A moisture-wicking fabric has two jobs: one is quickly moving (or wicking) sweat to the fabric’s outer surface, and the other is drying rapidly so that your sweat doesn’t saturate the fabric. The result is that you’re more comfortable because your body can regulate its temperature efficiently and the fabric touching your skin has a dry, non sticky feel.
Which Fabrics Are Moisture-Wicking?
Most moisture-wicking fabrics are synthetics: When moisture gets absorbed into a fabric’s yarns, it’s trapped there instead of moving through the fabric. That’s a recipe for poor moisture-wicking performance. Synthetic fabrics are “hydrophobic,” which means they resist the penetration of water. That’s why you see a lot of synthetic fabrics, like polyester or nylon, excel at moisture wicking.
Wool is also considered moisture-wicking: Wool is a slightly different animal. It actually absorbs a small amount of liquid into the core of its fibers, but it also wicks moisture out through small openings within the fabric. The result is that the surface of wool yarns remains dry to the touch.
Cotton is the “anti-moisture-wicking” fabric: The classic example of a non wicking fabric is cotton, which gets completely saturated with sweat and then takes forever to dry. Initially, it makes you feel hot and sticky; ultimately, it leaves you feeling cold and clammy. You can find cotton fabrics that have been specially treated to make them moisture wicking, but their performance lags behind synthetics and wool.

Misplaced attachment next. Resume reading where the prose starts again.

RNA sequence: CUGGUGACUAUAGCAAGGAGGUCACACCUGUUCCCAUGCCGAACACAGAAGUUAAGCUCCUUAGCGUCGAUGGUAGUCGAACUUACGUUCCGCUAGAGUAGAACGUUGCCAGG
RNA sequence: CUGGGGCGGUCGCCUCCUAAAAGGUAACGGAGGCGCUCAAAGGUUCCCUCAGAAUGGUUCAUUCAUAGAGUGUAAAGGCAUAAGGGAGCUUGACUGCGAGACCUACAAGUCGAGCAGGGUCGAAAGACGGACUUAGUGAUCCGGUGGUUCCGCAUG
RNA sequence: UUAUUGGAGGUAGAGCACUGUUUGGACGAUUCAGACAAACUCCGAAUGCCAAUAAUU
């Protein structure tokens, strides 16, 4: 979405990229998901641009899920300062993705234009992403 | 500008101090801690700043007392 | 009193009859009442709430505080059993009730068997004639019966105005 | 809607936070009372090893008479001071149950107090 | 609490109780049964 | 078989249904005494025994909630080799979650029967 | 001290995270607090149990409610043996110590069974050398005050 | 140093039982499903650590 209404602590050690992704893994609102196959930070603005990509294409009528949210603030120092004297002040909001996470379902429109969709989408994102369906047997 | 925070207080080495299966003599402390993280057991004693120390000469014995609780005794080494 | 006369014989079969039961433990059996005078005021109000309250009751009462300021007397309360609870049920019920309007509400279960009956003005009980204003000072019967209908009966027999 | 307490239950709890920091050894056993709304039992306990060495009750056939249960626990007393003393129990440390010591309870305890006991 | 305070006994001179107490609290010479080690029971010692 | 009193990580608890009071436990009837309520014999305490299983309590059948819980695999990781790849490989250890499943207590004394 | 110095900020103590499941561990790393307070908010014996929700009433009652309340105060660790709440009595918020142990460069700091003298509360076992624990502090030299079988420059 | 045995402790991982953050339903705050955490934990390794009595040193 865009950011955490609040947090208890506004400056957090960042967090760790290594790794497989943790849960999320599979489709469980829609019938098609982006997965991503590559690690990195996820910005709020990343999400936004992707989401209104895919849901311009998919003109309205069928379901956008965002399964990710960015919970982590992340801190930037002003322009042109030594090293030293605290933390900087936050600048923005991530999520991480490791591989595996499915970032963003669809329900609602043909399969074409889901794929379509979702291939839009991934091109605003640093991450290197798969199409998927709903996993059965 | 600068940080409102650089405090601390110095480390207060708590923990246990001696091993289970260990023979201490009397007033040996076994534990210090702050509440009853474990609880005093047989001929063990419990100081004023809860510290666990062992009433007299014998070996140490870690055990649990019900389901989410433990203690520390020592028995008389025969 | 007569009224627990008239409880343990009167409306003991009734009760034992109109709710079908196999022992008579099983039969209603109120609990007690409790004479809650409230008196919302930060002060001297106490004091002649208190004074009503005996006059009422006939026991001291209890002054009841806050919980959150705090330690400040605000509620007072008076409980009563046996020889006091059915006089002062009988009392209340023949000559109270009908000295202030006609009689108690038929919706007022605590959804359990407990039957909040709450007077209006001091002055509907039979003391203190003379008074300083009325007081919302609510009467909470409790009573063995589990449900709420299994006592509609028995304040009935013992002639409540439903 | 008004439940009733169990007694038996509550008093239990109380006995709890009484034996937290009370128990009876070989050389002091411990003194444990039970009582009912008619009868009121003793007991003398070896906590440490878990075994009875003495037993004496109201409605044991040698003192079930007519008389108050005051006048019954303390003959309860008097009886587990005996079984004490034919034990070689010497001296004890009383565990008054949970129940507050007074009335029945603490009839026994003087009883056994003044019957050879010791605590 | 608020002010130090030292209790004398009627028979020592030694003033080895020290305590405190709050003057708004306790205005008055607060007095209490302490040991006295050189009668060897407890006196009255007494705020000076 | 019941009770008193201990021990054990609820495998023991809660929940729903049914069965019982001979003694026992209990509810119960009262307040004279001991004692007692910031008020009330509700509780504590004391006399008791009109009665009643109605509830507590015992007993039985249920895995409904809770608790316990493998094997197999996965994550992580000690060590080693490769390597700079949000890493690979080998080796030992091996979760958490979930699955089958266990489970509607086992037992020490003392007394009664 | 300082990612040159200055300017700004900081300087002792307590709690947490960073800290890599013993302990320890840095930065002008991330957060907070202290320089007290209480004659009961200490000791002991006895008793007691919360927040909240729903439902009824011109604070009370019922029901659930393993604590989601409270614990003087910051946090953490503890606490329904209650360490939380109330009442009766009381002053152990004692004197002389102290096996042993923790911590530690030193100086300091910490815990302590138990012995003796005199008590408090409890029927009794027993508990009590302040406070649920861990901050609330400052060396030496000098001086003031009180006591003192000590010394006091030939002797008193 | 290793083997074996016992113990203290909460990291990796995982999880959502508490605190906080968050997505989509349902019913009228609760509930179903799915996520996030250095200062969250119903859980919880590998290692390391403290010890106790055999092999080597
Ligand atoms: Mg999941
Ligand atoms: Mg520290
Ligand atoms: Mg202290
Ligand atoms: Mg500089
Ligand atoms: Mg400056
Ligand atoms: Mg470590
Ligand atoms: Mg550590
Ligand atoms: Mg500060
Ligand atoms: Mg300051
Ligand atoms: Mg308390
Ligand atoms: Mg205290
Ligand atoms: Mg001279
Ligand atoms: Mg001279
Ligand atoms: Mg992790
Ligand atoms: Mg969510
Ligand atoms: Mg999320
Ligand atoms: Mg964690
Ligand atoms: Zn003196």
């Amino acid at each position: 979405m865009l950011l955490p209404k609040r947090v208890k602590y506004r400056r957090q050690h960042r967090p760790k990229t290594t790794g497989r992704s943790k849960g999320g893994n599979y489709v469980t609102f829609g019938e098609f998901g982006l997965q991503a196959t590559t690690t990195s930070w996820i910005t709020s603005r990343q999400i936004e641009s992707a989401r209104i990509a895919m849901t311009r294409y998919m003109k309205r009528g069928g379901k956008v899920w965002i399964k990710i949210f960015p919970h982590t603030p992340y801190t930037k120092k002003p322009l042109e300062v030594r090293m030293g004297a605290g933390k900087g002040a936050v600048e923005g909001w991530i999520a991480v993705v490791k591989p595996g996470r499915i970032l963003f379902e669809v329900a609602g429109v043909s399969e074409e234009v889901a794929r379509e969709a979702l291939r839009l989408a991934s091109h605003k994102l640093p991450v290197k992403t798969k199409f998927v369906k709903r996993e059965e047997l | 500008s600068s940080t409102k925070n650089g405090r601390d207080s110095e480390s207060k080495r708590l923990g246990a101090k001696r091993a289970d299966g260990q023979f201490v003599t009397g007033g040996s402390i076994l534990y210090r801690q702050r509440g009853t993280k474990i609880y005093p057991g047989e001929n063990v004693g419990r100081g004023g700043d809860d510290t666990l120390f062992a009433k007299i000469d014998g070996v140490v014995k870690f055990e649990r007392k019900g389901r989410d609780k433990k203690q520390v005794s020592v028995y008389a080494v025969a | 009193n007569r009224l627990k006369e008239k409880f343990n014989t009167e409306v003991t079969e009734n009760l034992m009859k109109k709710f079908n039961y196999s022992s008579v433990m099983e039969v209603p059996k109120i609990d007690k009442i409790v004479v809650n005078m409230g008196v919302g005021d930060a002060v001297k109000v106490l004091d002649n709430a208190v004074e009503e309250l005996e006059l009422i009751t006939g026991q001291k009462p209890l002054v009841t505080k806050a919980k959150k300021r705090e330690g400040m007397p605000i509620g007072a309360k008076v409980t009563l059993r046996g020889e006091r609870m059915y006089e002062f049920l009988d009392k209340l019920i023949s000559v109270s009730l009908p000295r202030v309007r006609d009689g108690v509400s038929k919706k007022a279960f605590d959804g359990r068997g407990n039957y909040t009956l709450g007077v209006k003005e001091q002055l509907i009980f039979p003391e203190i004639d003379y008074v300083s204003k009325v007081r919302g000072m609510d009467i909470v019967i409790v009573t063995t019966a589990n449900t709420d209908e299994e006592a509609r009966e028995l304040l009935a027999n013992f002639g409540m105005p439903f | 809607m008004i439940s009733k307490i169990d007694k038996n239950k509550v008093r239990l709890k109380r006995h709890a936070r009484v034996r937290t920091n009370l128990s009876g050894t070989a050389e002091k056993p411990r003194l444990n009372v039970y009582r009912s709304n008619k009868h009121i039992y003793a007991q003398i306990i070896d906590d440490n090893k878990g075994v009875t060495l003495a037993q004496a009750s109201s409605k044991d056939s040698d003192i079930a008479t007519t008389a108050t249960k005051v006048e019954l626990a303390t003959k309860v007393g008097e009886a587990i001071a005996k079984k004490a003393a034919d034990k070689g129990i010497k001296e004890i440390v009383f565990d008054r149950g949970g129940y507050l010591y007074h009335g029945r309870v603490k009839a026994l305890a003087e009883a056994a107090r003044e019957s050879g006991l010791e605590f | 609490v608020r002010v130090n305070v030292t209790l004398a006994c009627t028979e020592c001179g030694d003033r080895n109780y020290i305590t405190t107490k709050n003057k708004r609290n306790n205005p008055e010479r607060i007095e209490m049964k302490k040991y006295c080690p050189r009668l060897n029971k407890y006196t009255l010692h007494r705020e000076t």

Why Choose Moisture-Wicking Fabric?
When you’re breaking a good sweat, that sweat evaporates and produces a cooling effect. After skin temperature cools to a comfortable level, your body stops sweating. It’s a super-efficient process and one that an effective moisture-wicking fabric will complement.
Generally, you want moisture-wicking fabric on any apparel that touches your skin, like a base layer. You also want it on clothes you plan to wear while you’re doing aerobic (sweat-producing) activities like hiking or running.